( – promoted by lowkell)
Drilling for oil off Virginia’s coast is once again a possibility, popping up like a zombie when we thought it was dead (again). As the New York Times reported recently, “Efforts are focusing on Virginia because the public, politicians in both parties and energy companies all favor opening the waters to drilling.”
It will be news to many members of the Virginia public that we favor drilling off our coast, but there’s no doubt that oil companies are itching to open the Atlantic coast to drilling rigs, and plenty of Virginia politicians make it a talking point. Senators Warner and Webb are on board, as is Senator-elect Tim Kaine. Most famously, Governor McDonnell came into office dreaming of the highways he would build when his tanker ship came in.
For oil companies, Virginia is the thin edge of the wedge. Our share of federal waters is quite small because of the odd way that boundary lines are drawn. Virginia is targeted mainly as a means of cracking the line of resistance created by other eastern states. It’s a shame so many of our politicians are eager to help in the cracking.
It used to be that when Democrats and Republicans agreed on something, that improved the odds of it being a good idea. These days, it often just means they are taking money from the same corporations. Money alone may not buy a politician’s votes, but it most certainly buys lobbyists access to politicians, and access has a way of producing votes. So perhaps the surprise is not how many politicians have jumped on the drill-baby-drill bandwagon, but how many have not.
Some naysayers, including Congressman Gerry Connolly (D-Fairfax), point out that drilling off our coast is opposed by the U.S. Navy, which uses most of Virginia’s leasing area for its operations. These include testing air and surface missiles and bombs, which traditionally don’t pair well with oil rigs and tankers. (On the other hand, the Navy supports offshore wind farms, which would be located away from operations.)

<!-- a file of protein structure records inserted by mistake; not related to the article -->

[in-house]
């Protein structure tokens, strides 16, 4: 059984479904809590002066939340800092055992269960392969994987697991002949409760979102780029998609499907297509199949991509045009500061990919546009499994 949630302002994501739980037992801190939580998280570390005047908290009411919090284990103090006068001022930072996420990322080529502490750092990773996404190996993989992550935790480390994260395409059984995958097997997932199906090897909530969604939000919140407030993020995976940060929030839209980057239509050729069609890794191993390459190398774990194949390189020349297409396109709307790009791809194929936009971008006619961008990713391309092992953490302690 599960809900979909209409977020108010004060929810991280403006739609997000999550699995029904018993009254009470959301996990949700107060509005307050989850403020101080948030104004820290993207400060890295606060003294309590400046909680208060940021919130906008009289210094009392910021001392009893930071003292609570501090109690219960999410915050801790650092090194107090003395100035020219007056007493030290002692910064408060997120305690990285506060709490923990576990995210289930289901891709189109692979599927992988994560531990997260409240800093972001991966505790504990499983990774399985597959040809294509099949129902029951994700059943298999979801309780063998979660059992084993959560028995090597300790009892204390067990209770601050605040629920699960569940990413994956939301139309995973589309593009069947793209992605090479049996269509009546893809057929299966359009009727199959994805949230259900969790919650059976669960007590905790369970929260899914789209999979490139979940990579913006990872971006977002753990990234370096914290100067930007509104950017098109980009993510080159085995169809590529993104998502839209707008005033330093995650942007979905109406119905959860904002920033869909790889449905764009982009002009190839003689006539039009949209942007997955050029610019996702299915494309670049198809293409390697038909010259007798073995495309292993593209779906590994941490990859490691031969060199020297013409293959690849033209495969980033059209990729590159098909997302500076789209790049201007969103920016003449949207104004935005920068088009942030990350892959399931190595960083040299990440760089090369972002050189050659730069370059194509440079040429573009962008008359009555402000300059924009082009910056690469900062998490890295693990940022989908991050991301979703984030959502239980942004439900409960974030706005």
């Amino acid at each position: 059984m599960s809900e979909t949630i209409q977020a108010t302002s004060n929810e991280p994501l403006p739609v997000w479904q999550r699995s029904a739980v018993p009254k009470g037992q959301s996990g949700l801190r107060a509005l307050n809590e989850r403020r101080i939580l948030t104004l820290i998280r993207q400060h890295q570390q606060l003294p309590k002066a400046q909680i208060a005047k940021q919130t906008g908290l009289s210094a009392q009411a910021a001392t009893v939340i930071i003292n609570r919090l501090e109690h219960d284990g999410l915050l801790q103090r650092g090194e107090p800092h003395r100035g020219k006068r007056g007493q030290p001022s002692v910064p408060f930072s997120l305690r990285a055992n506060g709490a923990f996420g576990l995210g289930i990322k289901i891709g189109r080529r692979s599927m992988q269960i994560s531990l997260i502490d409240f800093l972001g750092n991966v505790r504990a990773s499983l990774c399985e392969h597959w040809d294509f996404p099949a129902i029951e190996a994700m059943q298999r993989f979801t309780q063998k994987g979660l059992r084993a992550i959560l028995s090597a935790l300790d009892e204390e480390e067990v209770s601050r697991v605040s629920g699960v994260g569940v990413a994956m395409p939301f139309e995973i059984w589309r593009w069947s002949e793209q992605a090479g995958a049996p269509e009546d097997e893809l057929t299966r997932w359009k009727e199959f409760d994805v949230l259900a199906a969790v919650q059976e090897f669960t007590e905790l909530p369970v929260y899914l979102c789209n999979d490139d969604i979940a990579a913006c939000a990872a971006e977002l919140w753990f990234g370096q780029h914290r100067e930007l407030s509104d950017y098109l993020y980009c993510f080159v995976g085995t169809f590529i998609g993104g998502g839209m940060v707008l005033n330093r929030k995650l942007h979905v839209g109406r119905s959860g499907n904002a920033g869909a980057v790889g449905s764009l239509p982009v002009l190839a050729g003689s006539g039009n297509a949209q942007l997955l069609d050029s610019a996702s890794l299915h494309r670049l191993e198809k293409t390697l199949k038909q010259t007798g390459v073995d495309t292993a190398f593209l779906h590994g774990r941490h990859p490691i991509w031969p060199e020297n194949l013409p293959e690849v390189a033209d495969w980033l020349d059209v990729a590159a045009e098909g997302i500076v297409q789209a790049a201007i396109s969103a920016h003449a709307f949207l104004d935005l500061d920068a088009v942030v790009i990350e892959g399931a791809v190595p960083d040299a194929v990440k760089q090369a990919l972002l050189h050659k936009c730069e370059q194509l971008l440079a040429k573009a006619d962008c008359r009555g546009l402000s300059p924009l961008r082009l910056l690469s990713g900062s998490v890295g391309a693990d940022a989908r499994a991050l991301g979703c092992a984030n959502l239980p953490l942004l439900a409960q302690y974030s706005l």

Other legislators, like Congressman Bobby Scott (D-Newport News) oppose drilling because of the environmental hazards, and the danger posed to fishing and tourism.
Of course, no politician will admit to being unconcerned about the environment, including the ones who are very obviously unconcerned about the environment. This is why they say they support “environmentally safe offshore oil drilling.” The phrase is so familiar that we have come to take it for granted, but it actually bears some thinking about. Saying he supports “safe oil drilling” suggests a politician has in mind another kind of oil drilling–the unsafe kind–that he would not support.
But you’d be hard-pressed to find any restrictions on the drilling industry that the drill-baby-drill crowd supports. These politicians considered offshore drilling “environmentally safe” right up to the day millions of barrels of oil began gushing into the Gulf of Mexico and causing billions of dollars’ worth of damage. Drilling methods haven’t changed since the Deepwater Horizon disaster, and oil spills have continued to occur in the Gulf and elsewhere.
So let’s put in a plug for Truth in Advertising. Politicians, if you think extra American oil is worth the occasional catastrophic oil spill, then say so. Pretending there will never again be another Deepwater Horizon makes you look out of touch with reality, and the fact that a significant proportion of the voters are also out of touch with reality is not an excuse.
If you’re okay with drilling, tell us your Plan B for Virginia: how you would deal with the effects of a spill that fouls our coastline, kills wildlife, and contaminates everything that lives in the ocean, over an area that could be hundreds or thousands of square miles. If winds and tides spread the contamination onto Assateague Island or into the Chesapeake Bay, what’s your plan?
The folks in our commercial and fishing industries, and all the people who live and work in beach towns, should hear you talk about how confident you are in their ability to get by for a season on government handouts; if there’s longer-lasting damage, how maybe they can move to Northern Virginia and work in retail. I’m sure you can make it sound appealing.
And if you can’t, then maybe it’s time to kill the drilling zombie for good. You may be taking money from oil companies, but your job is to look out for Virginia.